The Freakonomics folks are stirring up the anti-locavore pot once again, this time with a guest post by James McWilliams, a historian and the author of the forthcoming book Just Food.
The thrust of McWilliams' argument is this: In many regions of the country it makes no economic, environmental, or eating sense to adopt a locavore diet, because the climate or the land itself doesn't lend itself to locavore practices.
There is no news here. Locavorism taken to its illogical extreme in places with short growing seasons (like New York and the entire northeastern U.S.) is neither practical nor desirable unless:
1. We are willing to eat only canned, preserved, and frozen vegetables eight months of the year
2. We are willing to forego exotic fruits where we live.
McWilliams on locavore logic:
That kind of logic sends us back to never-never land. Unless one can envision the government in a place like the United States telling citizens and corporations that they cannot settle in a particular region because the resources do not conform to a locavore vision, we’re back to the thorny reality that some places simply cannot justify, on environmental grounds, a localized food system.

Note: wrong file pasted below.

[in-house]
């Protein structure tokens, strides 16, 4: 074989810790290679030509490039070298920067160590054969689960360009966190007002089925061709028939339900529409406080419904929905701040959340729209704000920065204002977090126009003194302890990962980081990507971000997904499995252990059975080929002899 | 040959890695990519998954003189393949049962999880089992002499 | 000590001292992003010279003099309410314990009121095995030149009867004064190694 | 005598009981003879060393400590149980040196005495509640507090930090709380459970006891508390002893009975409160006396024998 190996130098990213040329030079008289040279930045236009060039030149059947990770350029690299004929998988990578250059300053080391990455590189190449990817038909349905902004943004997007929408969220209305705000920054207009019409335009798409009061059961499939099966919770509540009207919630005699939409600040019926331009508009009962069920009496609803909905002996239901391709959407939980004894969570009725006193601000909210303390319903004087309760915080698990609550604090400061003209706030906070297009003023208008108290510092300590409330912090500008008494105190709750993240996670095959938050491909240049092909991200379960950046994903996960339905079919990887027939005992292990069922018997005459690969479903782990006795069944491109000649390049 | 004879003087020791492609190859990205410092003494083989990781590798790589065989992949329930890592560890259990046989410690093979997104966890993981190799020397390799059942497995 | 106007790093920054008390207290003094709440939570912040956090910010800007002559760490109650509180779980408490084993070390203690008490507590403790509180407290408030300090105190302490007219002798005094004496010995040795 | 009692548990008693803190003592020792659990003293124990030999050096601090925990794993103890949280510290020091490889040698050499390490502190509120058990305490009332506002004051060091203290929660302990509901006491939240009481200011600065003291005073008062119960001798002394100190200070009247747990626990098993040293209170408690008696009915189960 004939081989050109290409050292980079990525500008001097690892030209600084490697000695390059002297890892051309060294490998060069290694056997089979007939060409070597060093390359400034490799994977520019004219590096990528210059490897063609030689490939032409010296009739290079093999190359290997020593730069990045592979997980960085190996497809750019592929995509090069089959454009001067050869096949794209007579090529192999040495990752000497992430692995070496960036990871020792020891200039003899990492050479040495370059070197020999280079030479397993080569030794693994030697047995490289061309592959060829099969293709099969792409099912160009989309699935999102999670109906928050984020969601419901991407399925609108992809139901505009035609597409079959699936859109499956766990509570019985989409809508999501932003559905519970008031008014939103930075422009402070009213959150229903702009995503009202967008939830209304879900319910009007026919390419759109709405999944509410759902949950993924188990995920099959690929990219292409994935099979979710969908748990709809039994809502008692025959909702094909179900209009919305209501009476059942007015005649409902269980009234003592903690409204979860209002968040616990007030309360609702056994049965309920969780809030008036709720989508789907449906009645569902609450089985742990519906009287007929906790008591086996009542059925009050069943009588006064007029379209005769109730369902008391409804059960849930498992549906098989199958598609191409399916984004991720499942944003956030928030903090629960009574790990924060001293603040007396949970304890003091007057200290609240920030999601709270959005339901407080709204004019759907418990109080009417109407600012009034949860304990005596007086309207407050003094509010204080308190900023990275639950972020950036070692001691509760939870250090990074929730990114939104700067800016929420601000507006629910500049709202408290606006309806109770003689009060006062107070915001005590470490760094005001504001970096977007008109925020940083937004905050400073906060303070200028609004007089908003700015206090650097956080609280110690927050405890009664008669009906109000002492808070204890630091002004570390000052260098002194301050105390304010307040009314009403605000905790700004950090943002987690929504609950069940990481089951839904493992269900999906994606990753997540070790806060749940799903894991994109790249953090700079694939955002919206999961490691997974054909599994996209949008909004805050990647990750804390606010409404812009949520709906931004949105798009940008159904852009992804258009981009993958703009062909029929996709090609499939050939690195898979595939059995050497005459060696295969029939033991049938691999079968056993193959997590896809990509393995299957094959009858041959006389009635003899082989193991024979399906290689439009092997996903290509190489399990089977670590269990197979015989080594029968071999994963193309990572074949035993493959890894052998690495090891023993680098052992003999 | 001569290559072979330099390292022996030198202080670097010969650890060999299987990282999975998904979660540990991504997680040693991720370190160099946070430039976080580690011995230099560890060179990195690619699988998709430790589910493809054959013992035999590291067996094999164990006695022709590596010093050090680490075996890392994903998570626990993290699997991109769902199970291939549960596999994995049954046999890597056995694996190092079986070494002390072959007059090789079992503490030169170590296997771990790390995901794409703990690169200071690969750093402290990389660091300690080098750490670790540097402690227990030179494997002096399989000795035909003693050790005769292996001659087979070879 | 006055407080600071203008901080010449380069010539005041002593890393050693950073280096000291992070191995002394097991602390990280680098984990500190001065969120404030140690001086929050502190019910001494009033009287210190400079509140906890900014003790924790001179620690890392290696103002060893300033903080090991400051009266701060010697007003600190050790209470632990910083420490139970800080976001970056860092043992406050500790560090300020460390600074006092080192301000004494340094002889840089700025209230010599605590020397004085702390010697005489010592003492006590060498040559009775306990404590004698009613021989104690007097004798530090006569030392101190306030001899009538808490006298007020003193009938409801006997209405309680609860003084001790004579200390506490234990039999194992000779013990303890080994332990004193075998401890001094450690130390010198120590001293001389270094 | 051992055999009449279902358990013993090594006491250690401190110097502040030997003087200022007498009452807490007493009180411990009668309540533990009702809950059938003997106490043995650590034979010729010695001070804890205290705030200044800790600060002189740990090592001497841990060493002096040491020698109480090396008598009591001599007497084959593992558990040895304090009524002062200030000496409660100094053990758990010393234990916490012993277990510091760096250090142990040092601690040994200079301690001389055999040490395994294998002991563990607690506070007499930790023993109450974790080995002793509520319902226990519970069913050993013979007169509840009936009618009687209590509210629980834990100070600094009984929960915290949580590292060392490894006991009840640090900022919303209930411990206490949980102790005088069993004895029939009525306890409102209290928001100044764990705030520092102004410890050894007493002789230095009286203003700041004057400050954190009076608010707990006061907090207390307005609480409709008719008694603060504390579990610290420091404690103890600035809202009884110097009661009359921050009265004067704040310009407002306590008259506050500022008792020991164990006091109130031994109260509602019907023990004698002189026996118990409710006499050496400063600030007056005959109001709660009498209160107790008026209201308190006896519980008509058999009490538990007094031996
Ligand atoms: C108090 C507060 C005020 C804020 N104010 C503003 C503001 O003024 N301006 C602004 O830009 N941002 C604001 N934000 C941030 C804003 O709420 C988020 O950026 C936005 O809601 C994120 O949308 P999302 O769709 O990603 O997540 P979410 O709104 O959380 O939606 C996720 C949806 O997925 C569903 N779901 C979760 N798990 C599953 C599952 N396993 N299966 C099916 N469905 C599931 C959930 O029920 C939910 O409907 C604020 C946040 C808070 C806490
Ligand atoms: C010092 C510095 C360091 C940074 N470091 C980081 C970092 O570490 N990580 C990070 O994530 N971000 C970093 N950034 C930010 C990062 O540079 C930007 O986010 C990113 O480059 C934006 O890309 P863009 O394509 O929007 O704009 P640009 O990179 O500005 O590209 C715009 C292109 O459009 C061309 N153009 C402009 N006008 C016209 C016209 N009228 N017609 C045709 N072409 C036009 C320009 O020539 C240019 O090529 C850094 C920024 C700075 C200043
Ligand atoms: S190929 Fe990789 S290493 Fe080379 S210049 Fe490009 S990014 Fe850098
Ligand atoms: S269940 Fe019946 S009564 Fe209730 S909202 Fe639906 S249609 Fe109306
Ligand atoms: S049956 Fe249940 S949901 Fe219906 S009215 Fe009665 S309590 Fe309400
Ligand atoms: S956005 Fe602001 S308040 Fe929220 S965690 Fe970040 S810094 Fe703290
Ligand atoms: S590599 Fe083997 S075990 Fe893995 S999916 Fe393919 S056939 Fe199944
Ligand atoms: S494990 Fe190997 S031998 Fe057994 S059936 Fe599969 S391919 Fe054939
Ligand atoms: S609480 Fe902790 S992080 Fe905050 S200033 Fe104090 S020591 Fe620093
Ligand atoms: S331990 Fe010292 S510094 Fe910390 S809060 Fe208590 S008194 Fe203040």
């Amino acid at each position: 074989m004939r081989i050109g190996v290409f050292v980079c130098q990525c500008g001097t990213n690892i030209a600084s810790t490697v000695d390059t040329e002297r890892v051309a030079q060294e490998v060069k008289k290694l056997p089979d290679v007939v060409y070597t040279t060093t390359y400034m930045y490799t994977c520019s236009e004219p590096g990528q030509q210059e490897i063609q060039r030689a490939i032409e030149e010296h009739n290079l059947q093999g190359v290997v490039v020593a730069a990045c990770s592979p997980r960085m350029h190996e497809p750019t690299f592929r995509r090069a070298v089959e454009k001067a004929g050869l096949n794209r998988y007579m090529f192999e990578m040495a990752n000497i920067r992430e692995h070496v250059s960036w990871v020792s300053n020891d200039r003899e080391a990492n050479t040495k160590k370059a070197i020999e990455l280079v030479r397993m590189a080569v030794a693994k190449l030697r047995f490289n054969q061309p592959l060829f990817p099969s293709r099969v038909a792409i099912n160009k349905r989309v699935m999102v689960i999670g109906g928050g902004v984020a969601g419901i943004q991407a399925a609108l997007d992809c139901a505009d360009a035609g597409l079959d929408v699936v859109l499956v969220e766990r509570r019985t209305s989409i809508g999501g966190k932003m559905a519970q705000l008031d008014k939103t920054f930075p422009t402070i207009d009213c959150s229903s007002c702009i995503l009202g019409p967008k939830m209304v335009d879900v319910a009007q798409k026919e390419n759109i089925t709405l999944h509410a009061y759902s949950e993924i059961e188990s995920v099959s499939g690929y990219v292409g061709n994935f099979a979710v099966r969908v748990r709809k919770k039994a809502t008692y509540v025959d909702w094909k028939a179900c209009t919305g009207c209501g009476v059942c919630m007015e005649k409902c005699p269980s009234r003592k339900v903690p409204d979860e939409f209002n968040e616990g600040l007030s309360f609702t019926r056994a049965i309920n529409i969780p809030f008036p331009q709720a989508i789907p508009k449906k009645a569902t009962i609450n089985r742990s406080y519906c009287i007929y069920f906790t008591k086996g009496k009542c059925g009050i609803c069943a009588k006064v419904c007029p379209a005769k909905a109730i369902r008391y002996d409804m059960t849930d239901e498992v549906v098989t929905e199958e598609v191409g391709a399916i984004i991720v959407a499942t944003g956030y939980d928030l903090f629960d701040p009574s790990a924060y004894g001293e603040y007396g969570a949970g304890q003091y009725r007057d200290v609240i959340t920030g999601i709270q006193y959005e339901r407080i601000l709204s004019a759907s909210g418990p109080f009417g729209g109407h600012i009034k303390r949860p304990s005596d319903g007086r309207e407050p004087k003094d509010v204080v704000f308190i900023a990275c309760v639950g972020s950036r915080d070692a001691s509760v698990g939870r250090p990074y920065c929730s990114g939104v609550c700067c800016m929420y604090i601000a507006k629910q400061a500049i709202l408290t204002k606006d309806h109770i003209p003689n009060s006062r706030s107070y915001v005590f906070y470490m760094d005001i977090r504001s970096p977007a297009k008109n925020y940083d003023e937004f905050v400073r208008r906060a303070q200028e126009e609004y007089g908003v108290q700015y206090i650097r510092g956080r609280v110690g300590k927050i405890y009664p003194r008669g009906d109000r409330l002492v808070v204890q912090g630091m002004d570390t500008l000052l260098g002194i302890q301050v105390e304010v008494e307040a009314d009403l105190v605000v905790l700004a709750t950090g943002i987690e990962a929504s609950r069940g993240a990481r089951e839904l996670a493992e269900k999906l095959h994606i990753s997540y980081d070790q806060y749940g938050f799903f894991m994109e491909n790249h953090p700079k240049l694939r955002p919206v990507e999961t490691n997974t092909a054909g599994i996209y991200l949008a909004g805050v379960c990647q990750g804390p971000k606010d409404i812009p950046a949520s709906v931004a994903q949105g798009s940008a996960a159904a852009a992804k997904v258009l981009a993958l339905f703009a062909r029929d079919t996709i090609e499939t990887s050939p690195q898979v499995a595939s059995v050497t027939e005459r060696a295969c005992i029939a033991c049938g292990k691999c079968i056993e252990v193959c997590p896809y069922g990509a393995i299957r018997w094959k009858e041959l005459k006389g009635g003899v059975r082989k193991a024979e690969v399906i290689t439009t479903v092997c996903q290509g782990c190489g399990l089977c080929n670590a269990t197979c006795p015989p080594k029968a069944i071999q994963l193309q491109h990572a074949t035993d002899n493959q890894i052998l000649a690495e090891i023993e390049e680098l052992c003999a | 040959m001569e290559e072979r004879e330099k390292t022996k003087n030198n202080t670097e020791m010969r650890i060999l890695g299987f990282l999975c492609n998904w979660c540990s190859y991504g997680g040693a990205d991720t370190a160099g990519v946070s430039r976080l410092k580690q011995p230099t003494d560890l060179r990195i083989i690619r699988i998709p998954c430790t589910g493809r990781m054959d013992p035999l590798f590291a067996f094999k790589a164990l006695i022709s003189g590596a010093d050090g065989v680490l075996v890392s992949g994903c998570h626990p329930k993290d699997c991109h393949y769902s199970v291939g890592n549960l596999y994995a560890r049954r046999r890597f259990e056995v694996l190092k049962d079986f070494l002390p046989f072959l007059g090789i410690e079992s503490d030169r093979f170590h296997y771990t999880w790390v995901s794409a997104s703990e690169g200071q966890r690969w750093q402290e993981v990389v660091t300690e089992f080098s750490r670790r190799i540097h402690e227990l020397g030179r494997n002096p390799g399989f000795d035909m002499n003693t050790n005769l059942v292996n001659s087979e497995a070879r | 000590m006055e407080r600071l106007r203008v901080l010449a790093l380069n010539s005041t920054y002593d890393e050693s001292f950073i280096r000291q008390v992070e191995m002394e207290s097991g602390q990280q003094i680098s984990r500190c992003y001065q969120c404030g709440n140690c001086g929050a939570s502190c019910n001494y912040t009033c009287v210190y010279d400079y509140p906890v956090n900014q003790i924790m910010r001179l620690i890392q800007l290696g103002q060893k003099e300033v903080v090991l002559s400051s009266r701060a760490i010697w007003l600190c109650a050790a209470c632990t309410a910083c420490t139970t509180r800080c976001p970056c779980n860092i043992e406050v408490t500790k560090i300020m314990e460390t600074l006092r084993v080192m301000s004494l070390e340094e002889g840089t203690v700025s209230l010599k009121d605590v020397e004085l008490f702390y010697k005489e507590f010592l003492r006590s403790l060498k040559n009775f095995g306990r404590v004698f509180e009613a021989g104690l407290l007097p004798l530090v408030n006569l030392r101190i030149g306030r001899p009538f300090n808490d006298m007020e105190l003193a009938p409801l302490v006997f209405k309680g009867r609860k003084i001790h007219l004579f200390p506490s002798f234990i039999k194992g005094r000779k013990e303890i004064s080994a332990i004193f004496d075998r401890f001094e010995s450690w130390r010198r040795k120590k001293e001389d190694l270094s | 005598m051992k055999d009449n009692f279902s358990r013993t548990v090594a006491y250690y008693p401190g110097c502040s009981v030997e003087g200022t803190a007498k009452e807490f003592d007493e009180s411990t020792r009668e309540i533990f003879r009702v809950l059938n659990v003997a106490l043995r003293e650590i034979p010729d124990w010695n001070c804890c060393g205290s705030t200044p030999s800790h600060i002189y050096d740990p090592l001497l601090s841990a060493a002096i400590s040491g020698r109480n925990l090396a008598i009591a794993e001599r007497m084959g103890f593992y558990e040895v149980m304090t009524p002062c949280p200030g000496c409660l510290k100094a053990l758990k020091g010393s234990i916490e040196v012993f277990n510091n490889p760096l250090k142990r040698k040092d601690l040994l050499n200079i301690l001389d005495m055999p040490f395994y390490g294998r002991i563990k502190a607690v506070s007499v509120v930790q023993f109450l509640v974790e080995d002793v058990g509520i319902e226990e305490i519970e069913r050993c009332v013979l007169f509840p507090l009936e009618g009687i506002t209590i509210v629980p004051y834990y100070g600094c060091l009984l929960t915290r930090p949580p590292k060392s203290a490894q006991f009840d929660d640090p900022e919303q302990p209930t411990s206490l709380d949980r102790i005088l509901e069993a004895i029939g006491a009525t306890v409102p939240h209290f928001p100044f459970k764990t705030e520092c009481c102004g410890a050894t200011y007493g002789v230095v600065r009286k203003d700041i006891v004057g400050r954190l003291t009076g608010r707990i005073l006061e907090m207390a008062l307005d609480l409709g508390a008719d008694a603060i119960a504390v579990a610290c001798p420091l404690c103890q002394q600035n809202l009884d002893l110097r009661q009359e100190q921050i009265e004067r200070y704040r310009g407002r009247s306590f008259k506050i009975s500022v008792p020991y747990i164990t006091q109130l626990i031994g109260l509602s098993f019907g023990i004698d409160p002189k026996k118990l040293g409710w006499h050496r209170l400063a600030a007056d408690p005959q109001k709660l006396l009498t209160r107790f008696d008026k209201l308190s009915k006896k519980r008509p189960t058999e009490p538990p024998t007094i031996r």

So McWilliams is telling us something most serious eaters already know, namely, that it's not practical in most parts of the country to be pure locavores. Duh!
So what should serious eaters who love to eat delicious things and care about sustainable agriculture do? Support their local farmers by eating as much local food in season, and eat bananas whenever you feel like it.
Oh, yeah, one more thing:
Don't read the Freakanomics blog for eating advice. To paraphrase the great Bob Dylan, you don't need the Freakonomics weathermen to tell you which way the food winds are blowing.
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